Sunday 7 February 2021

The cold starts to bite

It never actually got below freezing last night and today's temperature hovered around 2C. But it felt much colder in the cold NE wind. Overcast all day with some light snow flurries.

Middleton Nature Reserve 
A few observers took their exercise here today, shame there wasn't more to see:
Mallard 5
Gadwall 2
Shoveler 2 (pair)
Tufted 1 (male)
Little Grebe 2
Coot 4
Moorhen 4
Water Rail 1 calling from Tim Butler area
Grey Heron 1
Janet managed to squeeze all the "no swimming" pond ducks onto this frame.
Although you'll have to open the image to be able to make them out.
Also, looks like one of the Little Grebe in the margin, left of centre
Janet also took this shot.
Many visitors leave food out for the wildlife, 
I say wildlife as it isn't just the birds that feed on it, rodents also take advantage.
Although this Robin looks to have had more than its fair share!

Heysham skeer/low water channels 
Great Crested Grebe 9
Red-breasted Merganser 9
Eider c50 close in
This is Conger rock, it is by far the largest rock on the skeer (I always think of it as the Elvis Presley of rocks - no one ever calls it Conger Rock.... it's just known as Conger). Anyway, on these neap tides it's not fully exposed, allowing the eider to prise off some of the lower mussels.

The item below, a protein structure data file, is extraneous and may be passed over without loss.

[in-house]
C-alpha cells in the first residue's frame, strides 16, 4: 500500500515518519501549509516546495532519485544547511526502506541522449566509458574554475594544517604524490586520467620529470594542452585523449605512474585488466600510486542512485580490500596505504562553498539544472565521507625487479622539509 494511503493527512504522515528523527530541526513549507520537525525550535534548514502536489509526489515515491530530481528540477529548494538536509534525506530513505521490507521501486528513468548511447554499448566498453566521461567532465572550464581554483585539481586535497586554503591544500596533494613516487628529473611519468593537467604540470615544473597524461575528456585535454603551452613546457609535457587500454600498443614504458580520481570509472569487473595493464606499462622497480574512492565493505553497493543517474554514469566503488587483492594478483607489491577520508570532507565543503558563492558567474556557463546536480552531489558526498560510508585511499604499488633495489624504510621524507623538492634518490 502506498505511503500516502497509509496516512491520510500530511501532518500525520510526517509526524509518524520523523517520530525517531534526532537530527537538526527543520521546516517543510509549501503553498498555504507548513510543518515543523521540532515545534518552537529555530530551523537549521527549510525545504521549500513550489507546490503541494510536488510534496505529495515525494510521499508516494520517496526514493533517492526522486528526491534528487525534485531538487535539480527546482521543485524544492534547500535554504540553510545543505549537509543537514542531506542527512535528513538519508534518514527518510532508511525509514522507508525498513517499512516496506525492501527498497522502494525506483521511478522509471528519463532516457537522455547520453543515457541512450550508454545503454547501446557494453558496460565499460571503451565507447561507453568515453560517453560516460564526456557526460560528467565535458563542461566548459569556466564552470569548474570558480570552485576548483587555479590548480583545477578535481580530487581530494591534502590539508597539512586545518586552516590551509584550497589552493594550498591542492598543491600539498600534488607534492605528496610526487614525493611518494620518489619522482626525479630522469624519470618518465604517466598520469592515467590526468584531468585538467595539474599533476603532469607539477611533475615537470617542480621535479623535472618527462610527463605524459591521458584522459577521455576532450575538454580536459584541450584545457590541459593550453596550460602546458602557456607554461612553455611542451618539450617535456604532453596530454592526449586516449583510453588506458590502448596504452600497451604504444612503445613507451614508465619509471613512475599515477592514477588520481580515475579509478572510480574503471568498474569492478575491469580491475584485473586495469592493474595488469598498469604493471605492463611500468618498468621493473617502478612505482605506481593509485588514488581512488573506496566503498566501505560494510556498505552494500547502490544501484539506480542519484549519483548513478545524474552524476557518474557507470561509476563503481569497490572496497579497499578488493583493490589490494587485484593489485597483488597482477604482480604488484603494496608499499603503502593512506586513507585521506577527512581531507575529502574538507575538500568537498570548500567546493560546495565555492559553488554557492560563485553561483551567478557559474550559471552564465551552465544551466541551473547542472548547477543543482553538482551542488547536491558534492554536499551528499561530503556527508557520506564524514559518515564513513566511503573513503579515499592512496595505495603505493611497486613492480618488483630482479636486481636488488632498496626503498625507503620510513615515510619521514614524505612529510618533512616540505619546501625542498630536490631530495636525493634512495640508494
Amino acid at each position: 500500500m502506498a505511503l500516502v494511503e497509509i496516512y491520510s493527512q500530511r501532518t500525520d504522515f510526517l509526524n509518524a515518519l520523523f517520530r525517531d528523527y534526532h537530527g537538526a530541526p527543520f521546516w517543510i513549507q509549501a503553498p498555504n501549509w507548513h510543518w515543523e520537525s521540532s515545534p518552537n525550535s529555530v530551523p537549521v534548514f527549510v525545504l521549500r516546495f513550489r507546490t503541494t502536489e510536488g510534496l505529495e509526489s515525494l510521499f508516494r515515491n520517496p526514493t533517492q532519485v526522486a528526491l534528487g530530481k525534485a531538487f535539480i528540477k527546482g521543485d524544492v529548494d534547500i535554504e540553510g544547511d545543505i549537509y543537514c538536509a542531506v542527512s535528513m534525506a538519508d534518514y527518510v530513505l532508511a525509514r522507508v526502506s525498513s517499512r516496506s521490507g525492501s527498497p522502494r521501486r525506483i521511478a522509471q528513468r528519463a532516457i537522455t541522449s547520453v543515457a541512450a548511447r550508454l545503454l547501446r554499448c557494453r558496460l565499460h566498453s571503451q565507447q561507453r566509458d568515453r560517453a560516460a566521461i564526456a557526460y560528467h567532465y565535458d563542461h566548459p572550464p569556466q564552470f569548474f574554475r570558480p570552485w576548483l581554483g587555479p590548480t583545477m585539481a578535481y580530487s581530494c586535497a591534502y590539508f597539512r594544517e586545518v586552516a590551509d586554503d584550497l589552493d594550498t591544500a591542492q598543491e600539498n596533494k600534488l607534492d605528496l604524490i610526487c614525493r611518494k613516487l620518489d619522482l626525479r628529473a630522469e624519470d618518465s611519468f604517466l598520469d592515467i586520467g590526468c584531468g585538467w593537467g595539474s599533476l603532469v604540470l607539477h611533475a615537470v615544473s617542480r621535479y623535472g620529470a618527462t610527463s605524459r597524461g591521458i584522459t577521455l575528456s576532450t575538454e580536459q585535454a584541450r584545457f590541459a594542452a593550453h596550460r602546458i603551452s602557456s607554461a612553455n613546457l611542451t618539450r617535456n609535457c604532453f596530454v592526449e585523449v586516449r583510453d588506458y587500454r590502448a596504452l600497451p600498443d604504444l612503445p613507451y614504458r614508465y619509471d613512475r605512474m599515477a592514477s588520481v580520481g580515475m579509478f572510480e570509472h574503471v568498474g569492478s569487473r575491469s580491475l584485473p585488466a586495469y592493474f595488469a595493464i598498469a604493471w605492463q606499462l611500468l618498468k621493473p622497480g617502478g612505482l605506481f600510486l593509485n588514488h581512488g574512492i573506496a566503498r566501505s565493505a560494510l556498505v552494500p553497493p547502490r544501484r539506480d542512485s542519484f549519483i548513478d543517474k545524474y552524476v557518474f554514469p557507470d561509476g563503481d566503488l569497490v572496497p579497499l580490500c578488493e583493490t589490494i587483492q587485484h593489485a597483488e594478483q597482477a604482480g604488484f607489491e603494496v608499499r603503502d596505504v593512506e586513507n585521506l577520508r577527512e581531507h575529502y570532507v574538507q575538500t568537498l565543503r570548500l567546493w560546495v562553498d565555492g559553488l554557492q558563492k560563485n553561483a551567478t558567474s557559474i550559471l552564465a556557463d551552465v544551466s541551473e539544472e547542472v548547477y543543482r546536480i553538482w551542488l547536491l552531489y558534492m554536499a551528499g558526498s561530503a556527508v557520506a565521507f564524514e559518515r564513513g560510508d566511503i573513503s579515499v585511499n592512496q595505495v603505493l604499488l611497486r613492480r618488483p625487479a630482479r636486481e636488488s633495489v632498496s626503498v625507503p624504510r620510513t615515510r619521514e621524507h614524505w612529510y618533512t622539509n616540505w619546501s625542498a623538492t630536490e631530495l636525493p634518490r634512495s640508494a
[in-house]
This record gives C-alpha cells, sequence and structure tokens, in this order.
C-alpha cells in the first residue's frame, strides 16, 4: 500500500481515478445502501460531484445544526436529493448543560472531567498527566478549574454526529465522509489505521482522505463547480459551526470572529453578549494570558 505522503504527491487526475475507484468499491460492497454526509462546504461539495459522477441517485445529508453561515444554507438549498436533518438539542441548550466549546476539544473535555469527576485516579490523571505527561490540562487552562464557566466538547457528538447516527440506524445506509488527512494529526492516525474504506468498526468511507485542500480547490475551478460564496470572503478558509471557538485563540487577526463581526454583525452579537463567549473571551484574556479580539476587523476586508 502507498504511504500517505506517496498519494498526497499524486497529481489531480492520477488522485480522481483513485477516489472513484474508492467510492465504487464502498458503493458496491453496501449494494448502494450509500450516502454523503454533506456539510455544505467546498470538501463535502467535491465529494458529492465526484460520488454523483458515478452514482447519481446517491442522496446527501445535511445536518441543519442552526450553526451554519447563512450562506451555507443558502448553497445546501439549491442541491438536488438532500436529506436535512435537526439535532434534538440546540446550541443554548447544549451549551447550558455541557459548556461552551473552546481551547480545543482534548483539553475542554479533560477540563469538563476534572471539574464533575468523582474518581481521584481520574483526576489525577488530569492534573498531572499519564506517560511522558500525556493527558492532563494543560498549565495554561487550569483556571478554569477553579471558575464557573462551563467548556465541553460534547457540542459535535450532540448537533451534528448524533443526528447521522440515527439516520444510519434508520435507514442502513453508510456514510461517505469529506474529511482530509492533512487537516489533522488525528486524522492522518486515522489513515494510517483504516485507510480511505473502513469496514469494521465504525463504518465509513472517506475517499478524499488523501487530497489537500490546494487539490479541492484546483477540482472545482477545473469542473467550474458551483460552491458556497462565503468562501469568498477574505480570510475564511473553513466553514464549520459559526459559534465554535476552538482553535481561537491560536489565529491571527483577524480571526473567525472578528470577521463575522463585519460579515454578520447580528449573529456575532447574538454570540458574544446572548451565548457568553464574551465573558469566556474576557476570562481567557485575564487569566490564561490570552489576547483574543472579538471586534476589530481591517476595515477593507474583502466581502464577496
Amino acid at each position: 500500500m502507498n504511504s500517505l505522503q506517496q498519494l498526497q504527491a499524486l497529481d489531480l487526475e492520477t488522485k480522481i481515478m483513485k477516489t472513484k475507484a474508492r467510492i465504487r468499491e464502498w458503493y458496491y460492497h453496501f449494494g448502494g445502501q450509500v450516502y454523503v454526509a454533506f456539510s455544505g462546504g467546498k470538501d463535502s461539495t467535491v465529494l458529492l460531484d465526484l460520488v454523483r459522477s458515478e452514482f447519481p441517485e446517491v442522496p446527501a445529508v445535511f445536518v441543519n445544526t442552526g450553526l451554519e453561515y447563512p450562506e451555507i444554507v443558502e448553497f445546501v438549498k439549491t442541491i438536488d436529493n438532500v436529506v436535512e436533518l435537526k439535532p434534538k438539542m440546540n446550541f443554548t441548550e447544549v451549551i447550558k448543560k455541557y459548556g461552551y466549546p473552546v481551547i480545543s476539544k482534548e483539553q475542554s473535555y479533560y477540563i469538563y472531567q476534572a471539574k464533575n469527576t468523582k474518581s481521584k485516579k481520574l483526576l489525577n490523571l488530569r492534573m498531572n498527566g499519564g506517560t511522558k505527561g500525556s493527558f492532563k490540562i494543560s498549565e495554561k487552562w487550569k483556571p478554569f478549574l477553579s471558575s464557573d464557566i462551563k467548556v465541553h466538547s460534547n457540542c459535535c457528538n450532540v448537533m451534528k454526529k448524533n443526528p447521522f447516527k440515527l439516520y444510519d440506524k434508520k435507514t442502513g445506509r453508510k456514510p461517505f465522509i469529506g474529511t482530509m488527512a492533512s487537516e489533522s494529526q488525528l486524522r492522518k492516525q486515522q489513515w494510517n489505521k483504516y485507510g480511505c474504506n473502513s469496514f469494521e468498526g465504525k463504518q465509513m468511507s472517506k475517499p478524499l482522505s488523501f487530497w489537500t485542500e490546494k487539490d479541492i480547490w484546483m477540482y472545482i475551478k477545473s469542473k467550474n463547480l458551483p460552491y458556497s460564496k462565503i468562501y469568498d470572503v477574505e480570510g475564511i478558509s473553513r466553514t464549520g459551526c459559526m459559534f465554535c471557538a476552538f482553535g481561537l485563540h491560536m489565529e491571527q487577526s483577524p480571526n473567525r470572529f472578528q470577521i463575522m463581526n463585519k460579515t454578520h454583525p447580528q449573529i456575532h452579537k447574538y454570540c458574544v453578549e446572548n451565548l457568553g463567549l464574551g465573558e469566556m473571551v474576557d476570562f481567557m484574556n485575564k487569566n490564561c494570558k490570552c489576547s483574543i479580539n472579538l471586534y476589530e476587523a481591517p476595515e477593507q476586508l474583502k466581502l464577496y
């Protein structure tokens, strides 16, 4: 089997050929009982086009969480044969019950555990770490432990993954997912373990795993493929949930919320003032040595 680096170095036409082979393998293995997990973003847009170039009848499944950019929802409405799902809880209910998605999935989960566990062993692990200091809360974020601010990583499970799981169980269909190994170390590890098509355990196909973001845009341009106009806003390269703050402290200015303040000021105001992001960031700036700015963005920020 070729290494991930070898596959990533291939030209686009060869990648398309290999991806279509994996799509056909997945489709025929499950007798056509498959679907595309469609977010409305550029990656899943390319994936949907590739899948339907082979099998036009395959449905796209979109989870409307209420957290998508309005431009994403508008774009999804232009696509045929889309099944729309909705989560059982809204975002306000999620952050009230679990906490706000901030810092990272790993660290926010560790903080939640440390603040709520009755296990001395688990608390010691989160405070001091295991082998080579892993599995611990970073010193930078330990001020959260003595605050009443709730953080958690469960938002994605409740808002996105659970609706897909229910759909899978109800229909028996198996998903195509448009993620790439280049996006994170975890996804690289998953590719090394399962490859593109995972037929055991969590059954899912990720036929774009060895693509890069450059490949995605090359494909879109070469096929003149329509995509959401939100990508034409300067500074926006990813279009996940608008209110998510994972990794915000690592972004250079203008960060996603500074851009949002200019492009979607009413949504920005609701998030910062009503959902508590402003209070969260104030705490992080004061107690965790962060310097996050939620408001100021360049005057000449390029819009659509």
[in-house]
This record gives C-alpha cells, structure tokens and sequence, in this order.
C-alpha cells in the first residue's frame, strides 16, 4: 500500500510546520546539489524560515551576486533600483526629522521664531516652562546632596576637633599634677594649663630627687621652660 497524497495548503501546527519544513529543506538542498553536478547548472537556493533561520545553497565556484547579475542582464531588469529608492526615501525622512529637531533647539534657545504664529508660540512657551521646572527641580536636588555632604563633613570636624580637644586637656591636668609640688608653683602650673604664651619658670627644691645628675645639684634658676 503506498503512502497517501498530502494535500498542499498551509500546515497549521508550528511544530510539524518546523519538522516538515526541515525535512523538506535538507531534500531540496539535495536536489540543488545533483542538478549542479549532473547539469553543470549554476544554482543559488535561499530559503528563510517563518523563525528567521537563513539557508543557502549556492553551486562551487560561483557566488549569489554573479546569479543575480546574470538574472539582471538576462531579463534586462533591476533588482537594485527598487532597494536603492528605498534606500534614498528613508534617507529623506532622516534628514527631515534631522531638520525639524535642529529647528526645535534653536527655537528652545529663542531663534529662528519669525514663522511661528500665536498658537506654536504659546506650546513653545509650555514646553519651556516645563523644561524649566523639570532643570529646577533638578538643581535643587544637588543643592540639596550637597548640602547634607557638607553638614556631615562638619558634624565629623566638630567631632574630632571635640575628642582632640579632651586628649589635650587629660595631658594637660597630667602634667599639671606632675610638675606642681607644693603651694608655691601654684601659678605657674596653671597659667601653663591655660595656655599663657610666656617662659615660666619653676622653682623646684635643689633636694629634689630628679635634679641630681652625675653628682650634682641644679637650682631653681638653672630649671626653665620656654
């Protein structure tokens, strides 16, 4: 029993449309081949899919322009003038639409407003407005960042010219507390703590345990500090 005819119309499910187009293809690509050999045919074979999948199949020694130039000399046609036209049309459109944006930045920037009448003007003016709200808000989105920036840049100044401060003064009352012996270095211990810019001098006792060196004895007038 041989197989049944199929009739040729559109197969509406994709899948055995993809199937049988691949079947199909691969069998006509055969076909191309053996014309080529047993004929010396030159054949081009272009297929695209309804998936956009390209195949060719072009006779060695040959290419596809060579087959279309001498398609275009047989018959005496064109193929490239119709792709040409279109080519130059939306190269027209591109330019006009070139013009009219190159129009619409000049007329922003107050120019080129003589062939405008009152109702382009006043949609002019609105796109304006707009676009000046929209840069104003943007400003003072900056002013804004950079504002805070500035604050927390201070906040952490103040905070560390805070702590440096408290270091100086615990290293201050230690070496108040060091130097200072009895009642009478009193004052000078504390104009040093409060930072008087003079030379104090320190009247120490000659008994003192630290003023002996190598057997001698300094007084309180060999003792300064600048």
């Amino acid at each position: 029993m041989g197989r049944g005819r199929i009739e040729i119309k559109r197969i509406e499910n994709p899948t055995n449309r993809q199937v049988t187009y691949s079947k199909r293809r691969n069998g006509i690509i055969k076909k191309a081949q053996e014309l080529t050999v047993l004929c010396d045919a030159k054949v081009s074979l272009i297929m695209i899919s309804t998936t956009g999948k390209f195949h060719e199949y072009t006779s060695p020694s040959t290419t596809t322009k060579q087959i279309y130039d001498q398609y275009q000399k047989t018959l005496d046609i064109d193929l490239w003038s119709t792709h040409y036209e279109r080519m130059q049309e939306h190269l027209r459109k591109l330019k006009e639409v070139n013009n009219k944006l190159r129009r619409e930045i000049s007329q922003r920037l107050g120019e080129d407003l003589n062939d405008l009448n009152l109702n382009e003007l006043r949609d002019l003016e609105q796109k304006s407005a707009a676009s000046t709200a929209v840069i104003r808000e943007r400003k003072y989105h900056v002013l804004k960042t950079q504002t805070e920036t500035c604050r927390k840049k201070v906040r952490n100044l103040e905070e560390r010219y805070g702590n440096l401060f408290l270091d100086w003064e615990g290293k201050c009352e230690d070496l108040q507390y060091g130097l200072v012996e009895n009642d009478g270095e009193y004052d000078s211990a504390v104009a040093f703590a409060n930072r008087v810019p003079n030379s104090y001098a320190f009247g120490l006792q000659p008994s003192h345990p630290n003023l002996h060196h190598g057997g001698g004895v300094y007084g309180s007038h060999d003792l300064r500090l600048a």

Pale-bellied Brent 16 - there were 14 feeding in the middle of the inner skeer, including a group of 6 led by the red/blue ringed Canadian birds. I checked this area earlier in the week, there are only meagre patches of short weed.
This is the group of six. They were finding food, but there can't be much left here.
You can see from this image, there is very little greenery.
The additional two birds were late arrivals, from the direction of Barrow. These opted to feed on the southern edge of the skeer, exactly where two were feeding yesterday. There are a few isolated areas of weed here. It would seem that the remaining pockets of weed around the skeer require the more experienced birds to exploit. (MD).